New York -- Just as department stores need guards
and video-monitoring equipment, Internet communications and commerce
require firewalls, encryption devices, and monitoring of downloadable
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Whether people are more likely to be victims of fraud by punching in
credit card numbers into a PC or sending out e-mail, rather than
speaking credit card numbers aloud to someone on the phone or mailing a
letter, is debatable. But there is a perception of lack of security
For example, while 62 percent of consumers believe that the
telephone is "safe and secure," only 28 percent believe that the World
Wide Web and online services are, according to a poll commissioned by
AT&T and carried out by Odyssey, a research firm in San Francisco. This
could account for the fact that while 39 percent of the 2,003 consumers
polled said they expect to make an online purchase next year, 58
percent said they would purchase goods by phone.
"There are two ways to look at the equation -- for people who have
made purchases online, they perceive it to be as reliable, comparably,
to anything else," said Michael Coates, a spokesman for Virtual
Vineyards in Palo Alto, CA. More than 90 percent of consumers who
purchase food and wine products listed at the Virtual Vineyards Web
site do so by typing in credit card numbers online rather than using
the 800 number listed on the site, Coated pointed out. "But for those
people not used to the Internet, security is an impediment."
To enhance security, Virtual Vineyards will incorporate the Verisign
authentication-certificate software into its site, based on Silicon
Graphics Inc. servers.
Security is also a major issue for consumers who would like to do
banking by PC, network administrators who need to protect intranets
from intruders on the Internet, and users who want to make sure e-mail
can be read only by the intended recipient.
For network managers or end users shopping around for security
products to protect intranets, e-mail, or transactions, there is a
growing market of products. Some products coming on to the market now
- PrivaSuite from Aliroo Ltd.
The package includes three programs:
PrivaMail, for encrypting all or parts of text sent by e-mail or other
transmission systems; PrivaSoft, for encrypting faxes, which are
descrambled by scanning them into a computer; and PrivaFile, for
encrypting and compressing files for archive security and e-mail. The
encryption uses a private/public key technique, which allows users to
send encrypted messages to anyone who has a public encryption address.
The receiver then uses a private key to open the file. The software
comes in 40-bit and 56-bit encryption versions, and a trial version can
be downloaded from the company's Web site. Single-user versions are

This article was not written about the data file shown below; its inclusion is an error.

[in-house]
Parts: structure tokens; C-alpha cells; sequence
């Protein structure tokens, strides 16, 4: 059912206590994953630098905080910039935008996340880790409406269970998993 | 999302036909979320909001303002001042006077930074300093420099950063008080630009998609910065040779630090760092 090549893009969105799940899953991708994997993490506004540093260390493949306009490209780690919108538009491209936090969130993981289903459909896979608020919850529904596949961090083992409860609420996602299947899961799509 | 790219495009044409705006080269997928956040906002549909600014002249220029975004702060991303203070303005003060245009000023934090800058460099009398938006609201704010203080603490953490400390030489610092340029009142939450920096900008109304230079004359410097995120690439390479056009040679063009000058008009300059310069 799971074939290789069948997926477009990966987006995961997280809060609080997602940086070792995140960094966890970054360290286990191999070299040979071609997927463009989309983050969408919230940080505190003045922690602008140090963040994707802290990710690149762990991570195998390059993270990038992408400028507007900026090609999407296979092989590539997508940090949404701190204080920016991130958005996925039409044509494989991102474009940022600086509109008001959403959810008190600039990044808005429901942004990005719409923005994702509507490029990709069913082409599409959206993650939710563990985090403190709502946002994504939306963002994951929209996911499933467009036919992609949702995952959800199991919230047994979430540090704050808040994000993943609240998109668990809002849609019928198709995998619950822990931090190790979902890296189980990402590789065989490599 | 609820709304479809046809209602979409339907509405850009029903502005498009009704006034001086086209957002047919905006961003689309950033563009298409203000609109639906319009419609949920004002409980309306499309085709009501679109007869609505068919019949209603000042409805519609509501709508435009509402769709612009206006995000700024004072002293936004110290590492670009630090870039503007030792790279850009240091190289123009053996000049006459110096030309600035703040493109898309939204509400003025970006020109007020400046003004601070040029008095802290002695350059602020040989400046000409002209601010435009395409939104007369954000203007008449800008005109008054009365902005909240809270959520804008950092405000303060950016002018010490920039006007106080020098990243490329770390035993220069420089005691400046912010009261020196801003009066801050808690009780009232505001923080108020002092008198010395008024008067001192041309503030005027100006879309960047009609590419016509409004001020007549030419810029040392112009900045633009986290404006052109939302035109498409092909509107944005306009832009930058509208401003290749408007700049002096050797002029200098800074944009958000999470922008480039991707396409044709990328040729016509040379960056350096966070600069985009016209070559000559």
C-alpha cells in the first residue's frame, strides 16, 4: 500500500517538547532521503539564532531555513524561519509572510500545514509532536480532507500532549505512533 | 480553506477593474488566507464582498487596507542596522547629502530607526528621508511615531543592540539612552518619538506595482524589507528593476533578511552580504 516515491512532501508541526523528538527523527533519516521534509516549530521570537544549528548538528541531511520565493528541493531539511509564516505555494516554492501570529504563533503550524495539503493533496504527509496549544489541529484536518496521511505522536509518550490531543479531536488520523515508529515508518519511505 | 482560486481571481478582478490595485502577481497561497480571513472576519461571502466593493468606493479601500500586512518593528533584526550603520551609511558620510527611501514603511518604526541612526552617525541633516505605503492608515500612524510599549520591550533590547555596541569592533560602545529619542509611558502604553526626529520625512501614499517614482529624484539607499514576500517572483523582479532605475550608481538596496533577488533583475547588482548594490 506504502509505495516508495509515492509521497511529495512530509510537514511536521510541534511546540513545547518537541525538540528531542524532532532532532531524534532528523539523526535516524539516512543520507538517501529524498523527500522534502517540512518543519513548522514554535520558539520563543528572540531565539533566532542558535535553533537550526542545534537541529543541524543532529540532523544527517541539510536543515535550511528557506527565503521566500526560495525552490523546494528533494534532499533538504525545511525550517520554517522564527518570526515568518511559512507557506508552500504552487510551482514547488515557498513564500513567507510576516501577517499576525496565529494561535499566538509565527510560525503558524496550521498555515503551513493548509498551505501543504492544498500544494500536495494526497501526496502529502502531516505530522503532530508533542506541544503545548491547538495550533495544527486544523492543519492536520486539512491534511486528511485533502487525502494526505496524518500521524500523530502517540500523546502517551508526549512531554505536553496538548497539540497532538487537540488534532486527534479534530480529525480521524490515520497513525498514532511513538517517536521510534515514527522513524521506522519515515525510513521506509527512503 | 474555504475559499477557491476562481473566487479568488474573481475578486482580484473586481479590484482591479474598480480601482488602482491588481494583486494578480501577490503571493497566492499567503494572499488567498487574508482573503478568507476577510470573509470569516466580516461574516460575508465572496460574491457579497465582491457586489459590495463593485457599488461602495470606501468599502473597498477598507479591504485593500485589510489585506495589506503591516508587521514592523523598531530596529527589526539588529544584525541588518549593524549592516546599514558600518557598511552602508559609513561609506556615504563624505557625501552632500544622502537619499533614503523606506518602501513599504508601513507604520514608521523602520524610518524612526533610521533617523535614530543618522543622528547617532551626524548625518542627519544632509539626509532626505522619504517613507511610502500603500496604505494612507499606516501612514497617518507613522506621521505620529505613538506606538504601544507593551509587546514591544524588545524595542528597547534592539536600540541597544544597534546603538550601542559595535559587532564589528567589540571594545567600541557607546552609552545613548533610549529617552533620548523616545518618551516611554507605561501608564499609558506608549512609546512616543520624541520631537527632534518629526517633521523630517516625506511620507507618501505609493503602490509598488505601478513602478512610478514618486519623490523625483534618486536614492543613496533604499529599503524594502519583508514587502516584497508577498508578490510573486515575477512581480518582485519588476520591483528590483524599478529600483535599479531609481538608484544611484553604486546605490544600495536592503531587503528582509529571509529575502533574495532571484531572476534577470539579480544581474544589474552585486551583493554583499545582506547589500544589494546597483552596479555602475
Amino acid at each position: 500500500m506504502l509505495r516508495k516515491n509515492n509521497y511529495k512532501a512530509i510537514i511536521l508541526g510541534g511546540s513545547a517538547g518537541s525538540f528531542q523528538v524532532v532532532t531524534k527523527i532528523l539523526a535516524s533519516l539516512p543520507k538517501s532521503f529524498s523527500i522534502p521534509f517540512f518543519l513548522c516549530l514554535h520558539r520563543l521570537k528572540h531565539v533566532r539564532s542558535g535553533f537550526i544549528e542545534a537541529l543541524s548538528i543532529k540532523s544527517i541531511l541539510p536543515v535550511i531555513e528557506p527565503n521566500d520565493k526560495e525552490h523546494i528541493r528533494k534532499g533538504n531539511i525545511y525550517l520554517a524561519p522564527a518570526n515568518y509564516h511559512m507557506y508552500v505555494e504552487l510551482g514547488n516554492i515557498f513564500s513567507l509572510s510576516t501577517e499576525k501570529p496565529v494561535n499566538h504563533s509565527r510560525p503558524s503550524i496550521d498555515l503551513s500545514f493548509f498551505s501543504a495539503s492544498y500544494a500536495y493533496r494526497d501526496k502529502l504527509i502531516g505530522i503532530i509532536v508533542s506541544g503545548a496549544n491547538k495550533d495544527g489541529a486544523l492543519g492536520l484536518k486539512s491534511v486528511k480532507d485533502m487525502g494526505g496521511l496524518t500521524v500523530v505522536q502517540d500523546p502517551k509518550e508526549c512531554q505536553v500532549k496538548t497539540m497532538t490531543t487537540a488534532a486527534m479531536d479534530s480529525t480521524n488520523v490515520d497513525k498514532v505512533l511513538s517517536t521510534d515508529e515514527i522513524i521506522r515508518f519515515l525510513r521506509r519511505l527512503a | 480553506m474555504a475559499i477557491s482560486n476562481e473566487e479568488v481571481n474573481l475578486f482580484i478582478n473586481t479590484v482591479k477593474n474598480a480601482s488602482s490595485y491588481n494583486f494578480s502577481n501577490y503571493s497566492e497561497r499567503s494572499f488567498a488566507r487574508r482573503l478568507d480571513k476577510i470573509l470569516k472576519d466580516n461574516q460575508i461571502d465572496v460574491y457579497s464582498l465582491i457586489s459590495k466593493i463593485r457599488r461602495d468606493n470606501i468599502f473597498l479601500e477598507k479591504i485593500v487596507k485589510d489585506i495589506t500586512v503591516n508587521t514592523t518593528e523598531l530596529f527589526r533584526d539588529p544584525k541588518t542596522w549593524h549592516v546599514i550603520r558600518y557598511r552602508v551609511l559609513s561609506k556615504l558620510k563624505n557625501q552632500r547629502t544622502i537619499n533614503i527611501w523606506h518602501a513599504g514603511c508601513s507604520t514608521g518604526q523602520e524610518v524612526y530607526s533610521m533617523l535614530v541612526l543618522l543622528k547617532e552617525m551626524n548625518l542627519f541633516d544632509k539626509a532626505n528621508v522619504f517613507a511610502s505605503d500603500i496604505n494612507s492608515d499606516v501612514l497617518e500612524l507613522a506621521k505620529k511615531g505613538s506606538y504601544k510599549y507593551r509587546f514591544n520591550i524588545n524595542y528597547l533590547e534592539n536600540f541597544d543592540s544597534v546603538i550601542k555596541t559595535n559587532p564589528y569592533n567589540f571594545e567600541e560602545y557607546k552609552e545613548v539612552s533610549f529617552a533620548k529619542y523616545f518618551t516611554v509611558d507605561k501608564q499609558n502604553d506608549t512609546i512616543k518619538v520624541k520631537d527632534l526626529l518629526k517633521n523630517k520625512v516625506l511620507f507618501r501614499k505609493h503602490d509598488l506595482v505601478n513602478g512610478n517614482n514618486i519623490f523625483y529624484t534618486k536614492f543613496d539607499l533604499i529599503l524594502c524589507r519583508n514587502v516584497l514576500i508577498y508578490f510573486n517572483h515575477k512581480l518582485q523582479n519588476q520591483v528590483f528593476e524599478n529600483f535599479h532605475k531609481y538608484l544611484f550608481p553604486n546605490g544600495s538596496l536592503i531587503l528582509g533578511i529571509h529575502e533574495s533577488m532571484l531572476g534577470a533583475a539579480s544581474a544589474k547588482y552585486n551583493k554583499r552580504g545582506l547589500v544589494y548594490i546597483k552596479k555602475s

priced at $98, and corporate server-side versions are also available
with user management functions. Versions are available in English,
Portuguese, Spanish, German, Japanese, and Chinese.
- Private I from Open Systems Solutions Inc.
The product is an
add-on to Cisco Systems Inc.'s Private Internet Exchange (PIX) firewall
system. Private I integrates the PIX system logs to create audio,
screen, e-mail, and paging alerts as well as graphs and usage
statistics. Firewall reports can be issued as often as once a second.
The software also can produce ad-hoc query reports on system usage.
Different versions of the product work with the different versions of
PIX, which scales up to more than 16,000 simultaneous TCP/IP
connections. Pricing starts at $2,000 for the PIX-32 system, scaling up
to $7,500 for the PUIX-1638.
- Digipass from Vasco Data Security Inc.
Digipass is a system
based on "tokens" in which the client units look something like a small
electronic calculator. When users log on to a system or send or
receive information, they use the token, which generates a one-time,
unique password using a calculation that takes into account the time of
day. The calculations generated by the token are synchronized on the
server side. The system is designed for financial institutions as well
as corporations that want a more sophisticated authentication system
than what typical, unchanging passwords provide. Pricing starts at $50
per token, with volume discounts. Digipass is being introduced now in
U.S.; it has already been available in Europe, through Belgium-based
Lintel Security, a Vasco subsidiary.
- WebStalker-Pro for Windows NT from Haystack Labs Inc.
WebStalker, already out for Unix systems from Sun Microsystems Inc. and
IBM, is designed to supplement firewall software by monitoring all
activity at a Web site server, shutting down connections from
unauthorized users and issuing usage reports. The system also offers
management features such as automatic restart for servers that go
down. The product, available in the first quarter next year, is priced
- SurfinGate 1.0 from FinJan Software Ltd.
The software analyzes
applications downloaded from the Internet, such as Java applets or
ActiveX controls, at the gateway, before the applications pass through
to a company's intranet. Network management functions allow managers to
determine which departments or groups of users are allowed access to
different types of Internet downloadables. The product also comes with
a database of downloadable programs that are known to do damage.
Another product, SurfinShield, which monitors downloadables at the
desktop level, now features ActiveX control scanning abilities, in
addition to Java scanning. SurfinGate and the new version of
SurfinShield will be available in the first quarter of 1997.
SurfinShield is priced at $49 per user; pricing for SurfinGate starts
at $1,250, depending on the number of users.
--Marc Ferranti, IDG News Service, New York Bureau
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